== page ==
As the United States and the world continue to navigate the challenges posed by the pandemic, the GEM report provides insights that can help bolster entrepreneurship and help light the path forward.
“Stable jobs and economic vitality depend on the survival and growth of businesses,” Kelley said. “This research can help guide decisions that support entrepreneurship in America, which will surely be a critical contributor to the post-pandemic recovery.”
Shay, for one, says the report is vital reading for policymakers and decision-makers. “We want it in the hands of every governor, every senator throughout the United States, and we want the Small Business Administration to be reading this report,” Shay said. “That’s the type of value that this report has.” Shay says it should be used in making policy decisions, such as prioritizing support for entrepreneurs and entrepreneurial activity and providing relief for small businesses.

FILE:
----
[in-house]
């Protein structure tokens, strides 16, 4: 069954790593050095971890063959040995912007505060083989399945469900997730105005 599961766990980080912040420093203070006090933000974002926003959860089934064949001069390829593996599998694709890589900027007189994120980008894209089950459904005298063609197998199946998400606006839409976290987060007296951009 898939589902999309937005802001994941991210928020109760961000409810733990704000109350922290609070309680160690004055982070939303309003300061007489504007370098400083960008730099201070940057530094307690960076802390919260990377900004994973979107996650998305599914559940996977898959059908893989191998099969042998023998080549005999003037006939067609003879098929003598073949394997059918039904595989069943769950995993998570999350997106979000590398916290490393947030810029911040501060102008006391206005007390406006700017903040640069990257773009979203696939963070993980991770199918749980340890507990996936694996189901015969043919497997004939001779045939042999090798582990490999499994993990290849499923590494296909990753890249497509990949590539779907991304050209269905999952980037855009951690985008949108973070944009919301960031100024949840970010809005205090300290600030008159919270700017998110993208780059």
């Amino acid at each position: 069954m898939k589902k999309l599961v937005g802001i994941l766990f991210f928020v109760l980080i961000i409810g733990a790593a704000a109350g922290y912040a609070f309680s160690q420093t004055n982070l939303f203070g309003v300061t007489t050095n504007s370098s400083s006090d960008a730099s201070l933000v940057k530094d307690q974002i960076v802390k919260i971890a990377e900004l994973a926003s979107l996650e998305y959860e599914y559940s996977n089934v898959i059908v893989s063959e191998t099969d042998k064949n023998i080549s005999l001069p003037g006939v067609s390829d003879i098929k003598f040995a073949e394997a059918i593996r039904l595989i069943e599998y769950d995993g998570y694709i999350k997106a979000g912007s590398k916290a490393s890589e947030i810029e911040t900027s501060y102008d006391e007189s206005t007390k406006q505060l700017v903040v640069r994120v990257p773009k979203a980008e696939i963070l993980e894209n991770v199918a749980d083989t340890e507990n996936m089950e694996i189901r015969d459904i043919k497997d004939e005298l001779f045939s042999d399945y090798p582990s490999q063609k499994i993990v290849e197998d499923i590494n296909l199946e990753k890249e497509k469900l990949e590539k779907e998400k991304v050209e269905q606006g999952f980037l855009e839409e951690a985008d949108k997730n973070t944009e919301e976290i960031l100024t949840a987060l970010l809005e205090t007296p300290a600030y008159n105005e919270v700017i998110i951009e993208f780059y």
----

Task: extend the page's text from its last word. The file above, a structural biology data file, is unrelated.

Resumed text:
With the new report offering the first in-depth look at the pandemic, which continues to impact industries and people, the work of GEM continues to be valuable, especially illuminating the importance of an entrepreneurial mindset even during a crisis.
“Much like the Great Depression or World War II, the pandemic promises to be a transformative event, one in which the society we knew is remade and filled with change and possibility and entrepreneurial leaders will lead the way,” said Babson College President Stephen Spinelli Jr. MBA’92, PhD. “GEM will be there to witness and capture this extraordinary moment, and through research, we will continue to understand and learn from entrepreneurs and help guide them as they shape the world of tomorrow.”
Posted in Research & Insights